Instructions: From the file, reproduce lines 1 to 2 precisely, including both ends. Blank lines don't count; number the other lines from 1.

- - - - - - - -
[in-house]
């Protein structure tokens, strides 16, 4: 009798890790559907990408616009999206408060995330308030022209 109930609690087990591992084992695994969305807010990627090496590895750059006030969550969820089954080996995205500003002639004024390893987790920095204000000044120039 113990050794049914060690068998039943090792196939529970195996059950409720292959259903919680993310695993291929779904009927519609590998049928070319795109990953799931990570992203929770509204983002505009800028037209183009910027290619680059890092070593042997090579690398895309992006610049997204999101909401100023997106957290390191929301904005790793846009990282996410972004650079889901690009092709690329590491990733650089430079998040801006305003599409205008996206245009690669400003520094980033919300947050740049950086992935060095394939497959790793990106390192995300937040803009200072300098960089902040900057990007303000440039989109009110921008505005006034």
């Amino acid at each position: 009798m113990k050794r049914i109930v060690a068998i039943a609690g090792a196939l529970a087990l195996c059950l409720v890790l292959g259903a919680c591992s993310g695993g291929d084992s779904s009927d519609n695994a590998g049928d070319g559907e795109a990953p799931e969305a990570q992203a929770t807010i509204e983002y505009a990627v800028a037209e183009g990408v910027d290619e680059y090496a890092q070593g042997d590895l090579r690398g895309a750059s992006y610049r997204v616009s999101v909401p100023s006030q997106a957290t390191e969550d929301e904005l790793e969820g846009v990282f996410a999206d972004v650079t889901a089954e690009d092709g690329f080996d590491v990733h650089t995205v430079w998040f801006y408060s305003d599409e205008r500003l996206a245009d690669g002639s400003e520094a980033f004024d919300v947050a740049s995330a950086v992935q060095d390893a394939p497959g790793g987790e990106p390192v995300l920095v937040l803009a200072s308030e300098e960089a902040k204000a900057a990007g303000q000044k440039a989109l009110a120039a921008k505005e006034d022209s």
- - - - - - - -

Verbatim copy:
[in-house]
């Protein structure tokens, strides 16, 4: 009798890790559907990408616009999206408060995330308030022209 109930609690087990591992084992695994969305807010990627090496590895750059006030969550969820089954080996995205500003002639004024390893987790920095204000000044120039 113990050794049914060690068998039943090792196939529970195996059950409720292959259903919680993310695993291929779904009927519609590998049928070319795109990953799931990570992203929770509204983002505009800028037209183009910027290619680059890092070593042997090579690398895309992006610049997204999101909401100023997106957290390191929301904005790793846009990282996410972004650079889901690009092709690329590491990733650089430079998040801006305003599409205008996206245009690669400003520094980033919300947050740049950086992935060095394939497959790793990106390192995300937040803009200072300098960089902040900057990007303000440039989109009110921008505005006034």